Pros and Cons of Waiving the Appraisal Contingency
There are some benefits to waiving the appraisal contingency, but it’s also important to consider the drawbacks before you decide to do so.
- Your offer is more attractive. “In a competitive housing market, where multiple offers are being made on a property, a seller may prefer an offer that waives some or all contingencies,” says Matthew Martinez, CEO of Diamond Real Estate Group in Santa Rosa, California.
- Save money if you’re paying cash. If you are buying with cash and don’t need an appraisal for a lender, waiving the appraisal saves you money.
- No guarantees that the appraisal contingency helps with negotiating. If you keep the appraisal contingency in place in the hopes that it will help you negotiate a better price, there’s no guarantee that it will do so. Removing the appraisal contingency might do more to strengthen your position. “If an appraisal comes back low, can you try to renegotiate? Yes,” Sisson says. “Will the seller renegotiate with the buyer? Maybe. There is no specific right to do so, however, nor is there any built-in expectation.”
- Pay more than the home is worth. “The risk of waiving the appraisal contingency in a real estate contract is that the buyer may end up paying more for the property than it is worth,” Martinez says. You’d start out owning the property with negative home equity, meaning you’d have to pay private mortgage insurance. It also would be years before you’d have enough equity to borrow against if you need a home equity loan, home equity line of credit, or cash-out refinance.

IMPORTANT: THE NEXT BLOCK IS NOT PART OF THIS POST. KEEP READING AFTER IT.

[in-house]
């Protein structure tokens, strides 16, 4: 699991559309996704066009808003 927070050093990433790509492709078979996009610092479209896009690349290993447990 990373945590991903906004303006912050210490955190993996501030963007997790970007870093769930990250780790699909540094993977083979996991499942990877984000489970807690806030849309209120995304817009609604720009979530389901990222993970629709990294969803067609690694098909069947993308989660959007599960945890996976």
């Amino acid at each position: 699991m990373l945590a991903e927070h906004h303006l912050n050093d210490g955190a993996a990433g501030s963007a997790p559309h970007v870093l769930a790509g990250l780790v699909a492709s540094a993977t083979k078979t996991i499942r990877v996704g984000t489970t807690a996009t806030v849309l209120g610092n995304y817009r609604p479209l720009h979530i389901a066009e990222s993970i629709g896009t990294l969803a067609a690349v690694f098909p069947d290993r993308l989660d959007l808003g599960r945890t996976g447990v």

- Lose your earnest money if you back out. Without the appraisal contingency, you forfeit any earnest money you’ve provided if you choose to back out of the deal.
Appraisal Contingency FAQ
Here are answers to some frequently asked questions about waiving the appraisal contingency.
No, the seller can’t back out if the home appraises above your offer. However, the seller may use other contingencies as a reason to back out. For example, if the home needs repairs and you want the seller to cover them, the seller could refuse and back out of the deal.
Generally, appraisal contingencies protect buyers rather than sellers. That’s why, according to Martinez, waiving the contingency can make your offer stronger.
Waiving appraisal contingencies can be risky, but it isn’t uncommon in hot markets. In February 2023, roughly 28% of buyers waived the appraisal contingency.
The Bottom Line on Waiving Appraisal Contingencies
Appraisal contingencies protect buyers from paying more than a home is worth. They’re very common, but some people choose to waive them in strong real estate markets to sweeten their offers. If you feel that waiving the appraisal contingency is the right move for you, consider the drawbacks and make sure you have a plan for dealing with them.